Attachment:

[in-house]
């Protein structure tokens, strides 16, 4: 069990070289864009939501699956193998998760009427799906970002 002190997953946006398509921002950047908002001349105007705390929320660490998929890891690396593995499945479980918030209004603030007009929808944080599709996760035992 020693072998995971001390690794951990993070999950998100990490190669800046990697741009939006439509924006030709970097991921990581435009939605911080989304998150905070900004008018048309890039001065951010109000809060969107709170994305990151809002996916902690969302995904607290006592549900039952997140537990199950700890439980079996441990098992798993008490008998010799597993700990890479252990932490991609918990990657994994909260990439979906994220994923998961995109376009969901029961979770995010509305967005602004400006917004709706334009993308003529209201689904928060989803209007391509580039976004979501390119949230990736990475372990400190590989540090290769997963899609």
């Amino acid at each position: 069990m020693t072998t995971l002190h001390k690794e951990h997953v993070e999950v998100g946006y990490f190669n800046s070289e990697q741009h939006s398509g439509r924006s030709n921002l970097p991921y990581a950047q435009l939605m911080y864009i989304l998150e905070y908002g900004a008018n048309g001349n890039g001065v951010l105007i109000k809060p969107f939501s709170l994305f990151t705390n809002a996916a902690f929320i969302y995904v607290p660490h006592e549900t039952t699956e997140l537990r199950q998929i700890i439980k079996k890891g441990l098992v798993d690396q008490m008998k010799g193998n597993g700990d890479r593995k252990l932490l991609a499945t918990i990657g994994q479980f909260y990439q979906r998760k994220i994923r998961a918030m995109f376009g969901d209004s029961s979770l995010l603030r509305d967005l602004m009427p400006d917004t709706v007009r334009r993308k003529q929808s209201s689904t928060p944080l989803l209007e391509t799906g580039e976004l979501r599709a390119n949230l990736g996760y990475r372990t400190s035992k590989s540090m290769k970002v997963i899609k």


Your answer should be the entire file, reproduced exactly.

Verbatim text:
[in-house]
């Protein structure tokens, strides 16, 4: 069990070289864009939501699956193998998760009427799906970002 002190997953946006398509921002950047908002001349105007705390929320660490998929890891690396593995499945479980918030209004603030007009929808944080599709996760035992 020693072998995971001390690794951990993070999950998100990490190669800046990697741009939006439509924006030709970097991921990581435009939605911080989304998150905070900004008018048309890039001065951010109000809060969107709170994305990151809002996916902690969302995904607290006592549900039952997140537990199950700890439980079996441990098992798993008490008998010799597993700990890479252990932490991609918990990657994994909260990439979906994220994923998961995109376009969901029961979770995010509305967005602004400006917004709706334009993308003529209201689904928060989803209007391509580039976004979501390119949230990736990475372990400190590989540090290769997963899609």
């Amino acid at each position: 069990m020693t072998t995971l002190h001390k690794e951990h997953v993070e999950v998100g946006y990490f190669n800046s070289e990697q741009h939006s398509g439509r924006s030709n921002l970097p991921y990581a950047q435009l939605m911080y864009i989304l998150e905070y908002g900004a008018n048309g001349n890039g001065v951010l105007i109000k809060p969107f939501s709170l994305f990151t705390n809002a996916a902690f929320i969302y995904v607290p660490h006592e549900t039952t699956e997140l537990r199950q998929i700890i439980k079996k890891g441990l098992v798993d690396q008490m008998k010799g193998n597993g700990d890479r593995k252990l932490l991609a499945t918990i990657g994994q479980f909260y990439q979906r998760k994220i994923r998961a918030m995109f376009g969901d209004s029961s979770l995010l603030r509305d967005l602004m009427p400006d917004t709706v007009r334009r993308k003529q929808s209201s689904t928060p944080l989803l209007e391509t799906g580039e976004l979501r599709a390119n949230l990736g996760y990475r372990t400190s035992k590989s540090m290769k970002v997963i899609k």